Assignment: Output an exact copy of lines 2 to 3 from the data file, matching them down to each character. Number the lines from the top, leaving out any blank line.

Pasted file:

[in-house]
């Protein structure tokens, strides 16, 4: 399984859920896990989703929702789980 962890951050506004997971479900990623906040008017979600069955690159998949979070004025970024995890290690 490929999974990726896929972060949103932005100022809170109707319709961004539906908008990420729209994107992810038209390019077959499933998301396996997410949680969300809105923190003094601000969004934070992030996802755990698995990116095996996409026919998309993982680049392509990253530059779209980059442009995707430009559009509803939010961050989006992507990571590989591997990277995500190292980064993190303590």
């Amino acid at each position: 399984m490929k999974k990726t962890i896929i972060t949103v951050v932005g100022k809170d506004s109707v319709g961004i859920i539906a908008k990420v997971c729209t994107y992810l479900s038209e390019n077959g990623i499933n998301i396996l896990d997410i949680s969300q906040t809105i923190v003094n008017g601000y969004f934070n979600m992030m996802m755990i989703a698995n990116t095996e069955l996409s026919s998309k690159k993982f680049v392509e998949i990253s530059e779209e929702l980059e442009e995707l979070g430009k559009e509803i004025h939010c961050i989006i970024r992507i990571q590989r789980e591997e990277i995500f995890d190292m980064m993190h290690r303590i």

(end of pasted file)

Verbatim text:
């Protein structure tokens, strides 16, 4: 399984859920896990989703929702789980 962890951050506004997971479900990623906040008017979600069955690159998949979070004025970024995890290690 490929999974990726896929972060949103932005100022809170109707319709961004539906908008990420729209994107992810038209390019077959499933998301396996997410949680969300809105923190003094601000969004934070992030996802755990698995990116095996996409026919998309993982680049392509990253530059779209980059442009995707430009559009509803939010961050989006992507990571590989591997990277995500190292980064993190303590």
């Amino acid at each position: 399984m490929k999974k990726t962890i896929i972060t949103v951050v932005g100022k809170d506004s109707v319709g961004i859920i539906a908008k990420v997971c729209t994107y992810l479900s038209e390019n077959g990623i499933n998301i396996l896990d997410i949680s969300q906040t809105i923190v003094n008017g601000y969004f934070n979600m992030m996802m755990i989703a698995n990116t095996e069955l996409s026919s998309k690159k993982f680049v392509e998949i990253s530059e779209e929702l980059e442009e995707l979070g430009k559009e509803i004025h939010c961050i989006i970024r992507i990571q590989r789980e591997e990277i995500f995890d190292m980064m993190h290690r303590i």